This tools have evolved over time, moving from craft tools (modified clubs, bars, rubber bands…) to sophisticated electronic devices that record the player’s swing in super slow motion. Some of them, like Trackman, use radar technology to analyze the flight of the ball and display a set of parameters that help evaluate the performance of each strike.
This tool is one of the most revolutionary, and nowadays is quite unusual to see a professional player train without it. Its greatest strength is its ability to parametrize each kind of shot and show the player the values achieved with each swing (distance, angle, spin…). Thus, with Trackman, players can discard variables based on sensations and get unbiased information that will lead them to better results in the decision making process.
Which shots show more dispersion from the target? What are the distances achieved with each club? With the driver, how long does the ball fly and how far does it roll? Has the ball the right spin in each strike? These are some just some of the answers that Trackman can provide to those professional players that train with this device, and that makes a big difference compared to those who don’t.
Using technology does not guarantee you success
In business, as in golf, it’s vital to work with tools that help improve efficiency on the processes, and therefore, lead to achieving project goals. Competitiveness is key for any business to survive, so the use of technology is almost obligatory in order to improve the business processes by reducing time and automating and simplifying tasks. But using this technology does not guarantee you success, tools don’t do all the job by themselves, and the intervention of a worker is always needed. In the same way that Trackman does not turn everyone into a golfer, a computer or certain software will not make a business succeed just by itself.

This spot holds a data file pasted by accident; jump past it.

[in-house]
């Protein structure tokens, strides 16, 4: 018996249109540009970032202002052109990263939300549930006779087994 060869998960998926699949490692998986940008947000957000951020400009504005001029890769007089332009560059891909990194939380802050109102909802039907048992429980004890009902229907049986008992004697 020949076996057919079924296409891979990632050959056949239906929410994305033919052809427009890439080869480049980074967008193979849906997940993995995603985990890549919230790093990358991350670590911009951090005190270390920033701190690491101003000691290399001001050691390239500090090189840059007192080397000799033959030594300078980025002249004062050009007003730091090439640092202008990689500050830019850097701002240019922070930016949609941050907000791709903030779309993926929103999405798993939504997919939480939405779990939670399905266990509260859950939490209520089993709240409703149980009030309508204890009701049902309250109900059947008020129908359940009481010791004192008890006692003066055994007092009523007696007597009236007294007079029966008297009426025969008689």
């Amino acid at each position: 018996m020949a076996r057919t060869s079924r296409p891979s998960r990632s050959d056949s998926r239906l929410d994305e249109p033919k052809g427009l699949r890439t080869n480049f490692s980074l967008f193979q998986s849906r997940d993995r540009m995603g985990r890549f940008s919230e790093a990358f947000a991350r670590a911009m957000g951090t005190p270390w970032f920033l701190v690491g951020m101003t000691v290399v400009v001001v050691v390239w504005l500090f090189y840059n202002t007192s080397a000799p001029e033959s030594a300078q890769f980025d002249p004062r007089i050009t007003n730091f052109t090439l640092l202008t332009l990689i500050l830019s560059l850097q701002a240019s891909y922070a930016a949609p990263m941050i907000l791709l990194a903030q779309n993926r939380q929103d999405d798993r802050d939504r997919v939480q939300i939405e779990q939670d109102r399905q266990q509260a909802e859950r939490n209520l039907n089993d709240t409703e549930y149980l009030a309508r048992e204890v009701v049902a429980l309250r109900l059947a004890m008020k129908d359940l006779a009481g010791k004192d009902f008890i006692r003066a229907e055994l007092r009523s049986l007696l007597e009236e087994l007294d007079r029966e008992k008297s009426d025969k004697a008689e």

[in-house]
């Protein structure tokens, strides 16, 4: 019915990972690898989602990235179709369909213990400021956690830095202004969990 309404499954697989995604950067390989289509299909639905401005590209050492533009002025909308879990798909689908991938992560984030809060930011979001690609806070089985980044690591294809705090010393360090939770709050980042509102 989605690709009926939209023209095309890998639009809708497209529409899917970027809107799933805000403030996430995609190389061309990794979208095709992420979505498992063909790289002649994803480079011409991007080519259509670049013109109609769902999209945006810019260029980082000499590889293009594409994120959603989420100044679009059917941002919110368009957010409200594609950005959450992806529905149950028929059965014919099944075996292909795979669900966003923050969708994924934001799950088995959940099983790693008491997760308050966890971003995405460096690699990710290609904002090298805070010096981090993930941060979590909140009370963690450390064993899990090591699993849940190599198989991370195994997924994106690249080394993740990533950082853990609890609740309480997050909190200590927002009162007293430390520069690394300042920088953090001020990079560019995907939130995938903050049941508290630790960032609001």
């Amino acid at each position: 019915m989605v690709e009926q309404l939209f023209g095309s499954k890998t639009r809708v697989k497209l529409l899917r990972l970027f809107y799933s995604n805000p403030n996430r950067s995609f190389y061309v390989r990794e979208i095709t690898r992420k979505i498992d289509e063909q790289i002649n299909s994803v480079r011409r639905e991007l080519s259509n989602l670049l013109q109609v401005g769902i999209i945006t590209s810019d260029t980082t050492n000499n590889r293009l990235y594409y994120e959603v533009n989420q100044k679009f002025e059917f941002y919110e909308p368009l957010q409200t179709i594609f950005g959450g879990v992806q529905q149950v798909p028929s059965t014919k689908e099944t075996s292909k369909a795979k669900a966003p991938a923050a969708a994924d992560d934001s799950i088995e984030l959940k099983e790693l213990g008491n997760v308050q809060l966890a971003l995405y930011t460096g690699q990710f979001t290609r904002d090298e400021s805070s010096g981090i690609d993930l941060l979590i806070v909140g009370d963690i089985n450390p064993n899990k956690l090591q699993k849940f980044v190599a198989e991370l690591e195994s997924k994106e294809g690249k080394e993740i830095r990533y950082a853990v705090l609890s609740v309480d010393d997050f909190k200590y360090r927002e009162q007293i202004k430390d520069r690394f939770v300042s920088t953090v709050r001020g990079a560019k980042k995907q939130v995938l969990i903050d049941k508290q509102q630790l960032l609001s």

Choosing tools for a business must be done with common sense and criterion, as the costs of acquiring new technology are not limited to just the cost of the device itself. It’s not necessary to always have the latest technology on the market, since its integration into the business processes and user training for its use and maintenance are costs that the company must bear. Moreover, whenever a new tool is implemented there is a learning curve for users, who have to take control and become familiar with it. Consider for a moment how many times throughout the season changes clubs a professional golfer. If most of them don’t do it too often it’s because their game is based on those tools, and they must be reliable and trustful. In addition, every process affected by a technology change usually suffers low productivity or even no production at all at early stages, so you must expect a cost of implementation as well.
The tools chosen must help business to achieve its goals, otherwise, it will be a waste of time and money. As in golf, where training must be based on quantitative data and not only in qualitative sensations, having reliable and consistent information is vital to obtain good results in the business world. If in golf you need to know exactly how long you go with the driver, and estimations are worthless, it’s obvious that a similar approach is needed in business. You cannot just think that you’re going to be competitive in a market, you must be sure that you’re going to obtain a certain share of that market before spending money in marketing campaigns. In order to increase the chances of success, you must make management decisions relying on quantitative data rather than trusting your feelings.